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Mapping Out Deer Hunting Success
(Originally published in Western Sportsman)

© By Othmar Vohringer

While sitting in a treestand, overlooking a narrow trail that connected two small woodlots, I was just about to open the flask and pour myself a cup of hot coffee when I heard a shuffling noise in the dry leaves. Taking the bow off the hook and putting an arrow on the string I saw a large buck walking along the trail in my direction with his nose to the ground. He had evidently picked up the doe-in-heat scent trail that I had laid down when I walked to the stand. Slowly I got up to get ready to make a shot the moment the buck walked in front of me. The buck stopped for a brief moment at the scent-wick that I placed exactly 20 yards from my stand. I came to full draw. The buck jerked his head up and looked directly at me. Busted! The buck must have seen me pull the string back on the bow. The last I saw of that buck was his white tail waving “Goodbye” to me.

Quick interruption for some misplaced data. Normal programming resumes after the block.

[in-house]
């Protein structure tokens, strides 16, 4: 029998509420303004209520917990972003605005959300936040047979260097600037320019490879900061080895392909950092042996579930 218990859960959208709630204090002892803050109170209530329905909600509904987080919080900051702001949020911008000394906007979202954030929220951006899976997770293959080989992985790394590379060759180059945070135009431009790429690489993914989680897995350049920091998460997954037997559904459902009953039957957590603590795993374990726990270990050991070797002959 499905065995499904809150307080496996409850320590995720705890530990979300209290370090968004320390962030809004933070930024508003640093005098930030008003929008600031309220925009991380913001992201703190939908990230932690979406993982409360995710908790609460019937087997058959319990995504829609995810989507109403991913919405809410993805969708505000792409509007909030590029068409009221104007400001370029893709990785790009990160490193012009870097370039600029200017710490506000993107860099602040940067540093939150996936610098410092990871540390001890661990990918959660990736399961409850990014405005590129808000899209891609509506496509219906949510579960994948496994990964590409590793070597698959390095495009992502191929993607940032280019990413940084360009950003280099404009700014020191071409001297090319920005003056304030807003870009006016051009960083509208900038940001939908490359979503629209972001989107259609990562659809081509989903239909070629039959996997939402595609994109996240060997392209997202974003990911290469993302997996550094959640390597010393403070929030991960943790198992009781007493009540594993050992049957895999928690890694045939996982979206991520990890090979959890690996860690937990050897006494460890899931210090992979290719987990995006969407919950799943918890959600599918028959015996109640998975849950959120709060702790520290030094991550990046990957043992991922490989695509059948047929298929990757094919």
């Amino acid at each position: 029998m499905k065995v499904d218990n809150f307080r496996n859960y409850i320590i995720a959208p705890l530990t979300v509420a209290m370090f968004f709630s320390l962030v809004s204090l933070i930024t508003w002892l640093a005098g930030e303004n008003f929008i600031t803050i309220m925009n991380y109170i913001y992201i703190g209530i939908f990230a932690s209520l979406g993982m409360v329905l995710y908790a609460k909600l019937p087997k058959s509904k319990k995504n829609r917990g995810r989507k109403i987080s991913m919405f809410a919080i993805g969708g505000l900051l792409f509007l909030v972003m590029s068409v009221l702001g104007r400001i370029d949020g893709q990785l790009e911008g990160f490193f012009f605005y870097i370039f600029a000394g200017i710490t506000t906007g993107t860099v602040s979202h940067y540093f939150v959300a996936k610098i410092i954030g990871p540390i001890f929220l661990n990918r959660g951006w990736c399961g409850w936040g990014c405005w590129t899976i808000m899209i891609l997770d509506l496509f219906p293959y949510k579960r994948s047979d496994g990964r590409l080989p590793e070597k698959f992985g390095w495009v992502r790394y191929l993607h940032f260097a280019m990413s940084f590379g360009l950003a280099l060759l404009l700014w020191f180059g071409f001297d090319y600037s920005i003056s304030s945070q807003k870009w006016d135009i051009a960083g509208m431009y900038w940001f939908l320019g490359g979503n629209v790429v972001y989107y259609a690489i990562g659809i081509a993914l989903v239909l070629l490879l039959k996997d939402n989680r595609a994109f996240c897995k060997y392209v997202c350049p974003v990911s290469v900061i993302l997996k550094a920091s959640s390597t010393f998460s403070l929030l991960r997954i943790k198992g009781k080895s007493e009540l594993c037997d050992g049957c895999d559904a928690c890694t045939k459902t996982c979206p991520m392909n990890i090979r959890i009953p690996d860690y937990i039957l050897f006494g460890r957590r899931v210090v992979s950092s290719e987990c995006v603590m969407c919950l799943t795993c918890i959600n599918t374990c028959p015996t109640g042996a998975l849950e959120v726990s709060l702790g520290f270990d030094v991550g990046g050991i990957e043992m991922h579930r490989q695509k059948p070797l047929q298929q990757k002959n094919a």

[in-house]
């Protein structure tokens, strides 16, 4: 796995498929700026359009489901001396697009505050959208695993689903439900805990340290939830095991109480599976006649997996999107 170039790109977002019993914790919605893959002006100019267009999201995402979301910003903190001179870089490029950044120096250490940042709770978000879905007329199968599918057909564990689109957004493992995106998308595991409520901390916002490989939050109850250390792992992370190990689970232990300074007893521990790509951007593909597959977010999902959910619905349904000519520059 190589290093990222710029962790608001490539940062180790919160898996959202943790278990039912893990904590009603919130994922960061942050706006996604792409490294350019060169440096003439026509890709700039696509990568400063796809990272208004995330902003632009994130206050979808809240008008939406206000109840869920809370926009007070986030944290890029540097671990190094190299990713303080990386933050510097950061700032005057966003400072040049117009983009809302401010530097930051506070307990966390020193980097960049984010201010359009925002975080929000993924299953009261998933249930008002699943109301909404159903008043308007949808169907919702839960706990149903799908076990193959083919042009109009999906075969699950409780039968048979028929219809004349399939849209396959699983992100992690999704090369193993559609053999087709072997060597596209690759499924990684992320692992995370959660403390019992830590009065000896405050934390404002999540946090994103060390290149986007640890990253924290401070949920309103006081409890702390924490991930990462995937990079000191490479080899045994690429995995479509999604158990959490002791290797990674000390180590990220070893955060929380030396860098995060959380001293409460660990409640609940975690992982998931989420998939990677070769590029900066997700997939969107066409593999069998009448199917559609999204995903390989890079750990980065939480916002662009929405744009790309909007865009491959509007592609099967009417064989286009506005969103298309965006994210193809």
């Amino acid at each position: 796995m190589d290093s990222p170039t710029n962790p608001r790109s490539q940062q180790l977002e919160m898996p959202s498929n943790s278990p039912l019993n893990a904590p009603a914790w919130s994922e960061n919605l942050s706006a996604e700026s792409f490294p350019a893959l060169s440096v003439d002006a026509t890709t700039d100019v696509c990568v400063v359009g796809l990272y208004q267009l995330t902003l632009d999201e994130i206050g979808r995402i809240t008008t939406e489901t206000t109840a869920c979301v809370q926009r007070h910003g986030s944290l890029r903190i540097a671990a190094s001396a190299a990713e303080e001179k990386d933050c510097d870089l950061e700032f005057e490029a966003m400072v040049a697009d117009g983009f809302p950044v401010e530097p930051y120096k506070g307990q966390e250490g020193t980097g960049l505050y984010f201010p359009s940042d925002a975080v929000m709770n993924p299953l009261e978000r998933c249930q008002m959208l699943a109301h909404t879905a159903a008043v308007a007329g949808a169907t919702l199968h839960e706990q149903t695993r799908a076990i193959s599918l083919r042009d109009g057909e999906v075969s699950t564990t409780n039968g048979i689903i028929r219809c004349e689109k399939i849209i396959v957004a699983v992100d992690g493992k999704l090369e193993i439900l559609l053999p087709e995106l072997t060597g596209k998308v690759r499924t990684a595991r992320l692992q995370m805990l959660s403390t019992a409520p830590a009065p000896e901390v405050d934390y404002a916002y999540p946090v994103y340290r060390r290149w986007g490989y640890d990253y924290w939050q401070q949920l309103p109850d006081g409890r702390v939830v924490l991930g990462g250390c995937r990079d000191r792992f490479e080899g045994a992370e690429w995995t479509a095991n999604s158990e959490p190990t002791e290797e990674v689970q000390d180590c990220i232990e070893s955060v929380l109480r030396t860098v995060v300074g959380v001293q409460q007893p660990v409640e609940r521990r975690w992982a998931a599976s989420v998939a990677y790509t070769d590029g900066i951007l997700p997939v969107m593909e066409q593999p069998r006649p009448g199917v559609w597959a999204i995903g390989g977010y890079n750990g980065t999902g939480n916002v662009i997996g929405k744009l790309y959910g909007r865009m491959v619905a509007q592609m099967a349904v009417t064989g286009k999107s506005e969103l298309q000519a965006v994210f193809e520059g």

The lesson about that hunt wasn’t that I missed the buck but how I found that place. I found that buck’s travel corridor without ever leaving my office. Instead of spending countless hours walking around my hunting area and by doing so alerting every deer to my presence, I spend that time studying a topographic map and aerial photo of the area to find buck travel hotspots. Anyone with a little ambition can do the same. It’s a time saving method, especially if you’re going on a short hunting trip in an unfamiliar area.

Many hunters are often intimidated by mapping technology so they don’t bother learning and therefore never realize the benefits that can be gained from studying maps and aerial photographs. Maps and mapping software are readily available. Unfortunately information about how to use these tools is not that readily available. With this article I would like to fill this void by explaining how to use these scouting resources and maximize your hunting success.